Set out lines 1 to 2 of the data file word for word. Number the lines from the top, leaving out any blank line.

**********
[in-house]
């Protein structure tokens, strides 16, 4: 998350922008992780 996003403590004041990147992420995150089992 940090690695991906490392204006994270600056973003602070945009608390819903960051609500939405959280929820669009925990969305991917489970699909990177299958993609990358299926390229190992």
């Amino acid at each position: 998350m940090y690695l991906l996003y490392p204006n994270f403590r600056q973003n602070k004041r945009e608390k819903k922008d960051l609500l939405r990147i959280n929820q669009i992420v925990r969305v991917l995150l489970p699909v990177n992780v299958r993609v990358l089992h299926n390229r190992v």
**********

[in-house]
């Protein structure tokens, strides 16, 4: 998350922008992780 996003403590004041990147992420995150089992 940090690695991906490392204006994270600056973003602070945009608390819903960051609500939405959280929820669009925990969305991917489970699909990177299958993609990358299926390229190992």